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List of Articles by Ed de la Vega, DDS


The Corner Crew - Their Jobs and Responsibilities

By Ed de la Vega, DDS
11 Jul 2018

More than enough has been written about the end of the 15 year relationship between Filipino boxing idol, Manny Pacquiao and his long-time US-based trainer, Freddie Roach of the Wildcard Gym in Hollywood.

Speculations galore were not lacking as to what really is or are the reason(s) for such a “break” in a relationship that saw Pacquiao win an unprecedented boxing belts in 7 divisions and brought Roach numerous “Trainer of the Year” awards.

One particular possible cause that was well plastered in the internet blogs was Roach was axed because he apparently lost control of the corner.

There apparently were issues during the heat of the battle, something that is tantamount to lack of control and the confusing instructions and other events involving the three main people in the corner, Roach, assistant trainer Buboy Fernandez and cut man Miguel Diaz.

The issues could have been avoided if there was time taken to discuss them before the fight. In fairness, they might have been, but perhaps during the heat of the battle, with all the adrenaline pumping, they were simply ignored or perhaps forgotten.

Now, what really are the role(s) of the corner people, the so-called “seconds”? Here’s what I got based on talking to a few boxing people:

a. The Head Trainer - The head trainer must lead, oversee and manage the whole event, from the training to post fight. He is in charged with analyzing the boxer’s skills as well as his opponent’s, and creating a combination of strategies and strength to secure a win.

This person is responsible for formulating the game plan plus a couple of others known as “Plan B” and “Plan C”. These plans determine what needs to be done during training and at the actual fight. The responsibilities also include all that is happening in the gym, including but not limited to the “mitt sessions” and actual sparring and taping of the boxer’s hands before sparring sessions and the actual fight. He should also be present at the “Rules Meetings” conducted by the Commission and during the selection of gloves for the fight.

Further, the head trainer to set rules in the gym to allow the boxer to focus on the task without distractions from fans and celebrities that like to rub elbows with the boxer. It should be pointed out that “celebrities” and politicians should not be granted special privileges that are not afforded to the ordinary fans.

The head trainer must also institute a pre fight meetings with the other corner people to set rules and how to implement their individual roles. This is a very important task that needs to be emphasized prior to the fight.

b. The Assistant Trainer(s)- it is the job of the assistant trainer to see to it that the instructions formulated by the head trainer are implemented. He is also responsible for all the gears used by the boxer, the jock protector, training gloves, tapes, mouthguards, shoes and even the socks plus what ever other item the boxer wishes to have like special t-shirts and even towels.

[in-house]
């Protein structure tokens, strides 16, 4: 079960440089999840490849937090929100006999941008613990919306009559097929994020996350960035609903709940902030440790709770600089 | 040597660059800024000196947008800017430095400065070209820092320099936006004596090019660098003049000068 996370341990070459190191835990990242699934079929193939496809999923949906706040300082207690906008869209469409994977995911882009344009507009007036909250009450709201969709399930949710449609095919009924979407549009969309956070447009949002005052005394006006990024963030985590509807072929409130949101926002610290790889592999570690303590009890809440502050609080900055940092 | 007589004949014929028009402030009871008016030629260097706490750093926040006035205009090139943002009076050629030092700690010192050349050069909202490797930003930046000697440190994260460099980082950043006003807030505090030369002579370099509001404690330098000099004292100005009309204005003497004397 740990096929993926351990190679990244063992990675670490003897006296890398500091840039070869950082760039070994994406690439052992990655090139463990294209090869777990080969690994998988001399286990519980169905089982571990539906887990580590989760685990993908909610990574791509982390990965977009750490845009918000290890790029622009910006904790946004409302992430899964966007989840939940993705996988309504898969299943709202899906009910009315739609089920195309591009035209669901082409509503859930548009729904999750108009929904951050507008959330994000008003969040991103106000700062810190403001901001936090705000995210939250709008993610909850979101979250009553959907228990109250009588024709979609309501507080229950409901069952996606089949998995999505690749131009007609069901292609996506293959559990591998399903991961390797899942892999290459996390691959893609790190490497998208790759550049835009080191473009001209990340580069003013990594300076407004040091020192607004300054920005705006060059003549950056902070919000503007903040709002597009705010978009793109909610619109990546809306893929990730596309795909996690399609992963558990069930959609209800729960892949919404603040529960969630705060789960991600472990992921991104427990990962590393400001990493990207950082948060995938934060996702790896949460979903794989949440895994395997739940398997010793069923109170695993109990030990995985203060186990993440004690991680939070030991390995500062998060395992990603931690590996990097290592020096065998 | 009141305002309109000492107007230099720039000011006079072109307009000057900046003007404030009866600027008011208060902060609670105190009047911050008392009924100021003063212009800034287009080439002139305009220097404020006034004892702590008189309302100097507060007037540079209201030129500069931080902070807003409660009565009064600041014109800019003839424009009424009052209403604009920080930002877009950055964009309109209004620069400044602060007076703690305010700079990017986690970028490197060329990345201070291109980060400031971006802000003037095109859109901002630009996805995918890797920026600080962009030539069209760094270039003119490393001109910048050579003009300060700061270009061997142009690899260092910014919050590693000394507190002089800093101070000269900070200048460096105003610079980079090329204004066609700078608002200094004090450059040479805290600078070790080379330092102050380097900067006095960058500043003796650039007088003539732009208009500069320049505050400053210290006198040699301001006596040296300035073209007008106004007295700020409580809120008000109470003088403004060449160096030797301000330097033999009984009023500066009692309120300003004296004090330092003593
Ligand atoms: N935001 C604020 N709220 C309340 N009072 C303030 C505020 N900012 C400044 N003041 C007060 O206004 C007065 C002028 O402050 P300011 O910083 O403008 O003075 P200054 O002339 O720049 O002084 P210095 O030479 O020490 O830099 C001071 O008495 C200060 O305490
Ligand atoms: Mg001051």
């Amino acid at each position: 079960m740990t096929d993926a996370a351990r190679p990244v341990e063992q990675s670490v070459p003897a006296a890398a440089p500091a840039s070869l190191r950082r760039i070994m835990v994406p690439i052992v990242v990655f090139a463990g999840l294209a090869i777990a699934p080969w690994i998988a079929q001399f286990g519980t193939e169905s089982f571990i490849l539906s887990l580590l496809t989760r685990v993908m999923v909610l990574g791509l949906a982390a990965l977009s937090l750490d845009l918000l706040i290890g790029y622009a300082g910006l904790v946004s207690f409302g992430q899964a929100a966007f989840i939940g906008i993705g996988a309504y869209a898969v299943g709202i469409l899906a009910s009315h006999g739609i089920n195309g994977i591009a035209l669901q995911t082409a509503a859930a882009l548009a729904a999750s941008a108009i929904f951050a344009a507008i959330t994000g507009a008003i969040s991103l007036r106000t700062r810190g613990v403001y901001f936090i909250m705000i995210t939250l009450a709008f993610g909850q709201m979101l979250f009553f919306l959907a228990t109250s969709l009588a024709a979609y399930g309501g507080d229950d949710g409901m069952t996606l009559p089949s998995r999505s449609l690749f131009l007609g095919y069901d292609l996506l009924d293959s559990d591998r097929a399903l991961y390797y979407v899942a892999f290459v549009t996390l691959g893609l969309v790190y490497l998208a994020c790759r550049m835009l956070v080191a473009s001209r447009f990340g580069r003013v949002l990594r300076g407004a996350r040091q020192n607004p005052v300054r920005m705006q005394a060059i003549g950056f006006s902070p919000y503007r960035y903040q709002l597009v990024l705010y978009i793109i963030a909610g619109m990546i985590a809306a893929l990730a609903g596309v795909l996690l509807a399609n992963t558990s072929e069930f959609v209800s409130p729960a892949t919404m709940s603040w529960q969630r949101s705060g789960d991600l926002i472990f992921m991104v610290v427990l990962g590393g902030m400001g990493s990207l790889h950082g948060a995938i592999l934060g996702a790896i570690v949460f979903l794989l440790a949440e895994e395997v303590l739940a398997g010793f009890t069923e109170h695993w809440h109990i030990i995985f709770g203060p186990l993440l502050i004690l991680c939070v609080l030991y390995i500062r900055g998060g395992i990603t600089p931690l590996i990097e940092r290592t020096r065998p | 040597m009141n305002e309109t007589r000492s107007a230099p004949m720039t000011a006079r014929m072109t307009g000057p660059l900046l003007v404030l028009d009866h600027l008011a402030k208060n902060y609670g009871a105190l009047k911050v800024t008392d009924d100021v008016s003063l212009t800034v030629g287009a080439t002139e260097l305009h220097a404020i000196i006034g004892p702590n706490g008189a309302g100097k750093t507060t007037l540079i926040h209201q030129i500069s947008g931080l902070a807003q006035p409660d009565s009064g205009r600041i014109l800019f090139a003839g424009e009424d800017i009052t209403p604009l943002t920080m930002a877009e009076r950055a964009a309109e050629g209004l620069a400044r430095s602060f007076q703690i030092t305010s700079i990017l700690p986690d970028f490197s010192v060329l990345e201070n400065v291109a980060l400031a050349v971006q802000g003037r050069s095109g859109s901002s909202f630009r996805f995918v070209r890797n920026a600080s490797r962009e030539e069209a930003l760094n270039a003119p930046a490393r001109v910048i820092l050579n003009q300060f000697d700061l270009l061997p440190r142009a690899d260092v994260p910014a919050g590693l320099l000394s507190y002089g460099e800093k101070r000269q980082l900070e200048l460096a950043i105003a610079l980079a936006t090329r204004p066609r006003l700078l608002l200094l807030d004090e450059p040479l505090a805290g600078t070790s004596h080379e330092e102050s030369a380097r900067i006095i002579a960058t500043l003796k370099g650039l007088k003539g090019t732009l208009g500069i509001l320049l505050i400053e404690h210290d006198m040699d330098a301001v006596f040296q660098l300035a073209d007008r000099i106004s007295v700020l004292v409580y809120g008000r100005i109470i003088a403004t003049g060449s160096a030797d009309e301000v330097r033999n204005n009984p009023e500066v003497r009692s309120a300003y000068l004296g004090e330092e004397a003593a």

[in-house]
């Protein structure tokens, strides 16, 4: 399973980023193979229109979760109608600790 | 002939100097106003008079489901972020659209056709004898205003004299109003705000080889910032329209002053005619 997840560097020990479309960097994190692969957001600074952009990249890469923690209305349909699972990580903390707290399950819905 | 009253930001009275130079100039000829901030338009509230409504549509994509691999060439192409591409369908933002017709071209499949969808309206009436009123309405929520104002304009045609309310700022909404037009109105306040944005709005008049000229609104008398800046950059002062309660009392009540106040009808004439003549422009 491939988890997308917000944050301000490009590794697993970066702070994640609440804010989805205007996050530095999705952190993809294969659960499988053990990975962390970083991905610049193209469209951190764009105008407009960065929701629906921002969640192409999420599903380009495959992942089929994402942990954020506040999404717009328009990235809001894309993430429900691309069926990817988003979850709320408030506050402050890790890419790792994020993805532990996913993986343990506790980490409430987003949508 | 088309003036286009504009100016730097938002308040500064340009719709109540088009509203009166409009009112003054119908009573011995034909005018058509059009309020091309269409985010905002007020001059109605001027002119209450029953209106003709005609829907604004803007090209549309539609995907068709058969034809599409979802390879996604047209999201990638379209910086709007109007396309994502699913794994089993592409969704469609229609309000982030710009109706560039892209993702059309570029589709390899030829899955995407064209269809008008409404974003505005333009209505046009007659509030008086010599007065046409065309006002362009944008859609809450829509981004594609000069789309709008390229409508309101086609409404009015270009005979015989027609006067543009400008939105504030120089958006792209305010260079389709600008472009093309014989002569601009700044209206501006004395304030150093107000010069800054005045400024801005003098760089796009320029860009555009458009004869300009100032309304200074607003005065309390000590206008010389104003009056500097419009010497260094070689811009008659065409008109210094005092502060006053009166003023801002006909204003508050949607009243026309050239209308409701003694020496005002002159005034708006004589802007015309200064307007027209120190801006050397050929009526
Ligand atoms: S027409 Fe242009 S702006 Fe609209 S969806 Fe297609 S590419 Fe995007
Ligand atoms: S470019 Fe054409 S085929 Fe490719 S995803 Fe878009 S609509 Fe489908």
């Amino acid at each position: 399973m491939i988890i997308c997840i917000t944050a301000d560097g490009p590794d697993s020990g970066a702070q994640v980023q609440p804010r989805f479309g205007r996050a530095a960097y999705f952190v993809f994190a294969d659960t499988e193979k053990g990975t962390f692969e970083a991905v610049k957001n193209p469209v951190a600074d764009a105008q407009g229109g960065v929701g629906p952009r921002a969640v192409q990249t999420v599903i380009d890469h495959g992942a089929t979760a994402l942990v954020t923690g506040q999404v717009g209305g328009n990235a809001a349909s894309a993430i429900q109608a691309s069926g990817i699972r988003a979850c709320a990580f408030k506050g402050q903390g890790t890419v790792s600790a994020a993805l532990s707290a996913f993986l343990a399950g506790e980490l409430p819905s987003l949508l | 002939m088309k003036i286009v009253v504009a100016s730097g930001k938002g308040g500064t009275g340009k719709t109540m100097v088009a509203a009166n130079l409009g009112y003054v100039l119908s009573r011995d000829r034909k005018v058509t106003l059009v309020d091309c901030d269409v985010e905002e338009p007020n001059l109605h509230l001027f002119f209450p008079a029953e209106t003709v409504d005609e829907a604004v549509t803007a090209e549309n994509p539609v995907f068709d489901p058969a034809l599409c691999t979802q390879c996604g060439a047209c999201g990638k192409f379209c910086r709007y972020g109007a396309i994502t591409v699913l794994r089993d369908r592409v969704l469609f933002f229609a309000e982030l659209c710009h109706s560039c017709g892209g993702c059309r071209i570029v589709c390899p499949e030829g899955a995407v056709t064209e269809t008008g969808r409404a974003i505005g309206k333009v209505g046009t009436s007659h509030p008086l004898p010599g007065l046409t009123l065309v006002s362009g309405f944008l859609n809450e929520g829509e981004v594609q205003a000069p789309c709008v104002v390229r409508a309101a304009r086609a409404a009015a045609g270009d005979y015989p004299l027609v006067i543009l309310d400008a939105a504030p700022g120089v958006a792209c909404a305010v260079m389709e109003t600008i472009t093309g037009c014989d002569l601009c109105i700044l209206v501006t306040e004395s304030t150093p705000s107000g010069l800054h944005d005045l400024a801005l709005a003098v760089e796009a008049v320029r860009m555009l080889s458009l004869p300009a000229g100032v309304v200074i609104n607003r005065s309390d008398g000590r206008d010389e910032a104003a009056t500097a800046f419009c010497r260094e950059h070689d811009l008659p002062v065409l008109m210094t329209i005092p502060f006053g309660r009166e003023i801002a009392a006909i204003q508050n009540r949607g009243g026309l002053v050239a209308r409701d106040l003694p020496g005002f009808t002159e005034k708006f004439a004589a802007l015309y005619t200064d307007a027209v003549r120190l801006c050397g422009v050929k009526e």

During the fight, it is of prime importance that the assistant trainer does not give his own instructions unless directed by the head trainer. He should focus on the job of “assisting” and assuring that the stool and the spittoon are placed and removed on time.

c. The strength and conditioning coach: The duties of this person are all performed before the actual fight occurs. His job is done as soon as the first bell rings. This person sets the different conditioning exercises to gradually build up the strength and the stamina of the fighter during training. In many occasions he is also responsible for the dietary needs of the fighter to coincide with the gradual build up of the fighter’s physical condition and weight requirements. It is also this person’s responsibility is to assure that the boxer comes in on the correct weight during the weigh-in a day before the fight, and his gradual re-hydration after the official weigh-in.

c. Cutman – As the title implies, the cutman must focus on the cuts and other injuries during the fight. It is his responsibilities to manage the cuts and injuries to give the fighter “one more round”. The responsibilities include procuring fresh, correct and legal prescription drugs allowed by the Commission to address injuries during and after the fight and assuring that there is enough ice and water during the fight.

A particular issue each team member must recognize is that fact that when the fighter suffers a cut, the cutman must be the one to enter the ring between rounds to manage the cut properly. The cutman must have access to see the full face of the fighter for quick assessment and management of the injuries. During these times, the chief trainer and assistants stay on the apron and do their job from there.

One interesting comment I heard indicates the importance of the corner crew working like a well-greased machine. Each crew member must know his exact job description and should never interject much less interfere with the job of the other crew members. There is a time and place for those types of discussion. During the fight each one must focus on their designated jobs. With that, there will be no chaos in the corner.

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